Whole Foods Builds Unified Commerce Platform, Continues Rapid Expansion

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Whole Foods Builds Unified Commerce Platform, Continues Rapid Expansion

By Tim Denman - 02/24/2014
Whole Foods Market is growing at a faster rate than even its executives imagined and is investing in technology and new pricing strategies to facilitate that growth.
 
As one of the hip players in grocery, Whole Foods is increasing its investment in technology to enhance the customer experience. The retailer is making strides toward full engagement with its customers across multiple channels with its mobile app, integrated online and in-store POS, and digital coupons, among other initiatives. In addition, Whole Foods has partnered with mobile payment provider Square to allow for customer check out of in-store food venues via mobile device.
 
"We remain focused on improving and extending the customer experience and the integral first step is moving toward a unified commerce platform," Walter Robb, Co-Chief Executive Officer said. "[Our] new partnership with Square enables us to offer digital check-out at venues and select stores. In addition several lab stores we will be testing out other exciting innovations."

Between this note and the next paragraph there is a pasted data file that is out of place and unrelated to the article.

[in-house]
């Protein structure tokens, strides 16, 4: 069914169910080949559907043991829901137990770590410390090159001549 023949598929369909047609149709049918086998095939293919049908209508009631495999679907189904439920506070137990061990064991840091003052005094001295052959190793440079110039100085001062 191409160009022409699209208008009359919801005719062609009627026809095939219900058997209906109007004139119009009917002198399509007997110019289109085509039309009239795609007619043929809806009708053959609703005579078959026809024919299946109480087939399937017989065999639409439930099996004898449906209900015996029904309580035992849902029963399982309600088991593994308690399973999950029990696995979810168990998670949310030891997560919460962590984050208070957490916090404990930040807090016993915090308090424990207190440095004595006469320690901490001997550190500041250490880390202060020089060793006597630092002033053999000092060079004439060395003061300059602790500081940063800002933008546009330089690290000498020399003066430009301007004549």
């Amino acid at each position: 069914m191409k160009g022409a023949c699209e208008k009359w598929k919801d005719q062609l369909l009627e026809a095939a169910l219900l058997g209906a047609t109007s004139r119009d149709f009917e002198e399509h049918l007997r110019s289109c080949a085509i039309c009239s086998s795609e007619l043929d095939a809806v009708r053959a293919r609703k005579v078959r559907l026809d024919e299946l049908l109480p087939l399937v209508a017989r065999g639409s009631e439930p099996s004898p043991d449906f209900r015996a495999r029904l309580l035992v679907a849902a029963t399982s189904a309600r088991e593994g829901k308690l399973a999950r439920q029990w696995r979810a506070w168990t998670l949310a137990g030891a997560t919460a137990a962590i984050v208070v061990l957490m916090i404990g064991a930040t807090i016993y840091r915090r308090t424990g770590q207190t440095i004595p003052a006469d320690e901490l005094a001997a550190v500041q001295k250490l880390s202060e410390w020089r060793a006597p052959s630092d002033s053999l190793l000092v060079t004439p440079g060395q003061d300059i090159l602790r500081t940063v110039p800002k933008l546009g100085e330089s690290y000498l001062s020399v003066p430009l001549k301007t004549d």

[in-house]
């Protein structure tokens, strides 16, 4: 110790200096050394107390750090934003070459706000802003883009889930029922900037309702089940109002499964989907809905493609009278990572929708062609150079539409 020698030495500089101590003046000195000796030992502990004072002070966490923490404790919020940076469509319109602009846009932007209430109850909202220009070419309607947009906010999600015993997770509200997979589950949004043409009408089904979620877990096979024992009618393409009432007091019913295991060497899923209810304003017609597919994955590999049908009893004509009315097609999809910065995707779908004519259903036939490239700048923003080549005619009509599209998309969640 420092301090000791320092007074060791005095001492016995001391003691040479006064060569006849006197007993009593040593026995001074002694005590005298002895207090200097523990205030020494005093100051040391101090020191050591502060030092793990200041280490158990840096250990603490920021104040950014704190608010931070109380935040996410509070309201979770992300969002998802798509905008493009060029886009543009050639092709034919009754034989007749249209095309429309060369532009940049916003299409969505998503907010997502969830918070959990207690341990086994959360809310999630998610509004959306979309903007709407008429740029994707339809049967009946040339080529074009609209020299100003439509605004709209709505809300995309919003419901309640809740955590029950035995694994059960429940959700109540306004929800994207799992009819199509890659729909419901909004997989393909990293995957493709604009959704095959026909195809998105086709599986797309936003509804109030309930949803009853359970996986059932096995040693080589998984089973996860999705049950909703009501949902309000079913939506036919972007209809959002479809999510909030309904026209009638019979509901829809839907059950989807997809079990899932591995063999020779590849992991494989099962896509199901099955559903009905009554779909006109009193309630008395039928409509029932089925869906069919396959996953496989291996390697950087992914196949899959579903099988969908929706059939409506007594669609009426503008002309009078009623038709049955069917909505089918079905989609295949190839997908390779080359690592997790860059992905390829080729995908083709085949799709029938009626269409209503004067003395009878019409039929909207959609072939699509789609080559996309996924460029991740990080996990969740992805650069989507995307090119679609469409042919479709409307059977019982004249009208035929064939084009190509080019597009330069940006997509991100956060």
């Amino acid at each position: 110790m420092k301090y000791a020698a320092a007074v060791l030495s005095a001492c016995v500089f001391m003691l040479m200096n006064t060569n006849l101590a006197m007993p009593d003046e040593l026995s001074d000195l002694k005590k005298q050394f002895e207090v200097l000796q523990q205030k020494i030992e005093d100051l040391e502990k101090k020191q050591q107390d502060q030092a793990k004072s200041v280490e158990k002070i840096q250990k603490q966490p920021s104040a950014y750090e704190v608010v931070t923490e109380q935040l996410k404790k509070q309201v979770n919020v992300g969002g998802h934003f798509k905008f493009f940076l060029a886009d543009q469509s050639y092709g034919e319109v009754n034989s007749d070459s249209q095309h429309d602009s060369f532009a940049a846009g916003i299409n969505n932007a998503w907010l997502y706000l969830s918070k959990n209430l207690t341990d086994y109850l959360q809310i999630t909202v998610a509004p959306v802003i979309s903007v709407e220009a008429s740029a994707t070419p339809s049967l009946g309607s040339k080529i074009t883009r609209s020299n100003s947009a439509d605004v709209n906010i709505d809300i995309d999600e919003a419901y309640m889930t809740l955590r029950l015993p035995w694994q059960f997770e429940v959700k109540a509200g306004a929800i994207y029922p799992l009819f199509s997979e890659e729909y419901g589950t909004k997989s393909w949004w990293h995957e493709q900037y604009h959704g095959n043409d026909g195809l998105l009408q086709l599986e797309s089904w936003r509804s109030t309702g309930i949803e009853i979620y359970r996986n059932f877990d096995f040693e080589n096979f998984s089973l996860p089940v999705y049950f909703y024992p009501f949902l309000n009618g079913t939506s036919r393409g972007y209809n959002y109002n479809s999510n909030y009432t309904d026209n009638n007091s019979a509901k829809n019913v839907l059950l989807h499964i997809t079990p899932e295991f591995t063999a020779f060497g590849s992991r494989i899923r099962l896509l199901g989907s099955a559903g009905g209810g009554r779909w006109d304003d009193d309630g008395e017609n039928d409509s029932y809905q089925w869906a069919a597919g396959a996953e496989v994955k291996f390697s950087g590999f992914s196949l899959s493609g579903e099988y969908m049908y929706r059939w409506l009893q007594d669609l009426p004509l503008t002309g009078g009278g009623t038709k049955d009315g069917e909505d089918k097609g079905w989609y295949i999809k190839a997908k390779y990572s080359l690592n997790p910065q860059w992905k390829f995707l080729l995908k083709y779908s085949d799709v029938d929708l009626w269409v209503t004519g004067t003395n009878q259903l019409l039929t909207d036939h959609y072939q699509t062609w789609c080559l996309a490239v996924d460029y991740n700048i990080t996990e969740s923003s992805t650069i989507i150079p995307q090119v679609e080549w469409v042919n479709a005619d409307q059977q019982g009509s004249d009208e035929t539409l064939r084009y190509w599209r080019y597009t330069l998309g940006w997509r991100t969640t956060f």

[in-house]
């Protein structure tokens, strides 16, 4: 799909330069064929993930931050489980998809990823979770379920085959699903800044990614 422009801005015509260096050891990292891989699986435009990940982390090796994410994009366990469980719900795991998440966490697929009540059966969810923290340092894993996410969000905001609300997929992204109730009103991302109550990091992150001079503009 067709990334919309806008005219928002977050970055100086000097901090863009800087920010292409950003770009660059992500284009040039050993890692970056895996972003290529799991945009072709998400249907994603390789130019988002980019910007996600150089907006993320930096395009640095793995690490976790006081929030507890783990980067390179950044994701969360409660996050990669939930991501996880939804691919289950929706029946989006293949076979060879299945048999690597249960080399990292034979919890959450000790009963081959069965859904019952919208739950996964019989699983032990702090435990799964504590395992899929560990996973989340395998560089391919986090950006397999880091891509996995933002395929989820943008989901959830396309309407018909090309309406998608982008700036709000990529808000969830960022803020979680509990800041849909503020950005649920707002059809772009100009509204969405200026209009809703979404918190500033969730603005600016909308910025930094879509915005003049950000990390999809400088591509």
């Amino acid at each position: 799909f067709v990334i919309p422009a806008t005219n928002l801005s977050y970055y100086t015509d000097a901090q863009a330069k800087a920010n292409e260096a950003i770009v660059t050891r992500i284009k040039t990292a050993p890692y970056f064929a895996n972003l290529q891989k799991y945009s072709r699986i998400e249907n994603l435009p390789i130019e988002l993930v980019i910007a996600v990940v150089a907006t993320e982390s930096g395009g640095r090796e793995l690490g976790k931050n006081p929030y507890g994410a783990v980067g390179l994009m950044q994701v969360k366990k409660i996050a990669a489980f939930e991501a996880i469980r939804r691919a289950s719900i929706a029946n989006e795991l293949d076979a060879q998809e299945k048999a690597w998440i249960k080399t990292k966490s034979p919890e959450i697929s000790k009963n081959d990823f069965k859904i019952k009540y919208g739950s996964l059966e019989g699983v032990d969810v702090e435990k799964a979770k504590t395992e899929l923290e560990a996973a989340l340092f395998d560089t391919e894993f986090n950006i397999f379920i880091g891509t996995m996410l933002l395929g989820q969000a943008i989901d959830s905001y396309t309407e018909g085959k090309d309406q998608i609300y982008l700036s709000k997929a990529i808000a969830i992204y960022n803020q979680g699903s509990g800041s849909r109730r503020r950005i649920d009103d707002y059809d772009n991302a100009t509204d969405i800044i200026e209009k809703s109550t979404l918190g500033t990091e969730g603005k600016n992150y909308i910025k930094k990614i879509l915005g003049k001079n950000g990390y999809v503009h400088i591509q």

Whole Foods will never be confused with a discount grocer, but it is making strides to adjust its pricing structure to stay competitive with the lower-priced competition. Initially the company focused on the competitive pricing of its grocery departments, but is now turning its attention to its perishable areas.

"We are continuing to maintain our high quality standards which clearly differentiate us from our competitors, while broadening our selection to include more value," Robb said. "In produce for example, we are adding more high-grade conventional offerings to complement our organic offerings allowing customers a broader range of choices."

The grocer currently operates 373 stores and has over 100 more in its development pipeline. It expects to cross the 500 store barrier in 2017 and has earmarked 1,200 locations as its long-term goal.
 
"When we went public in 1992 we thought that maybe we could have hundred stores," Jim Sud, Executive Vice President, Growth and Development said. "I remember back 10, 15 years ago we were talking about how to organize ourselves and we had 250 stores. And here we are with 373 today on our way to 500 in 2017. So [1,200 stores] is a moving target but I think it's one that’s achievable."
 
In Q1 the retailer's sales increased to $4.2 billion. The average weekly sales per store increased to $719,000, translating to sales per gross square foot of $983. It opened 10 new stores increasing its square footage over 8% to 14.2 million.

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